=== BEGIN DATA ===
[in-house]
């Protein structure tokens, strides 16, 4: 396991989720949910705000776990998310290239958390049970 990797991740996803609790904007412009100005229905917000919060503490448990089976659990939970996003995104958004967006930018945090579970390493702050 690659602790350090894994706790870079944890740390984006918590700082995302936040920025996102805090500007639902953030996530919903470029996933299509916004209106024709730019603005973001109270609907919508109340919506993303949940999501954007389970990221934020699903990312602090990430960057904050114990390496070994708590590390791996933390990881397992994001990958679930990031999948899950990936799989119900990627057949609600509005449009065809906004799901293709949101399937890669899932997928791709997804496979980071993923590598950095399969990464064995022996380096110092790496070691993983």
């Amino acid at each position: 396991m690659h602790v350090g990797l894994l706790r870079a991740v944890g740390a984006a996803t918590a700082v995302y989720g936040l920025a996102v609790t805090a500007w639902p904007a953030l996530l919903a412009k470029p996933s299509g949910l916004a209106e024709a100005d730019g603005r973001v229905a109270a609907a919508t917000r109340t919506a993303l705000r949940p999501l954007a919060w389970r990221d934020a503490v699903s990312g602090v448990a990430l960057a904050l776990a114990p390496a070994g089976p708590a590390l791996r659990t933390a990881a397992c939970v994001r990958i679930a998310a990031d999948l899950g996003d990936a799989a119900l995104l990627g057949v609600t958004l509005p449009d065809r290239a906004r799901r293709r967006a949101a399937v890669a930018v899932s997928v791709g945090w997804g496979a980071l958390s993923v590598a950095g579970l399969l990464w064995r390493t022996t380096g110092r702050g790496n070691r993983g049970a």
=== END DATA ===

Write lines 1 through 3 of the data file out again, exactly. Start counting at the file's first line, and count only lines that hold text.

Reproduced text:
[in-house]
């Protein structure tokens, strides 16, 4: 396991989720949910705000776990998310290239958390049970 990797991740996803609790904007412009100005229905917000919060503490448990089976659990939970996003995104958004967006930018945090579970390493702050 690659602790350090894994706790870079944890740390984006918590700082995302936040920025996102805090500007639902953030996530919903470029996933299509916004209106024709730019603005973001109270609907919508109340919506993303949940999501954007389970990221934020699903990312602090990430960057904050114990390496070994708590590390791996933390990881397992994001990958679930990031999948899950990936799989119900990627057949609600509005449009065809906004799901293709949101399937890669899932997928791709997804496979980071993923590598950095399969990464064995022996380096110092790496070691993983």
């Amino acid at each position: 396991m690659h602790v350090g990797l894994l706790r870079a991740v944890g740390a984006a996803t918590a700082v995302y989720g936040l920025a996102v609790t805090a500007w639902p904007a953030l996530l919903a412009k470029p996933s299509g949910l916004a209106e024709a100005d730019g603005r973001v229905a109270a609907a919508t917000r109340t919506a993303l705000r949940p999501l954007a919060w389970r990221d934020a503490v699903s990312g602090v448990a990430l960057a904050l776990a114990p390496a070994g089976p708590a590390l791996r659990t933390a990881a397992c939970v994001r990958i679930a998310a990031d999948l899950g996003d990936a799989a119900l995104l990627g057949v609600t958004l509005p449009d065809r290239a906004r799901r293709r967006a949101a399937v890669a930018v899932s997928v791709g945090w997804g496979a980071l958390s993923v590598a950095g579970l399969l990464w064995r390493t022996t380096g110092r702050g790496n070691r993983g049970a």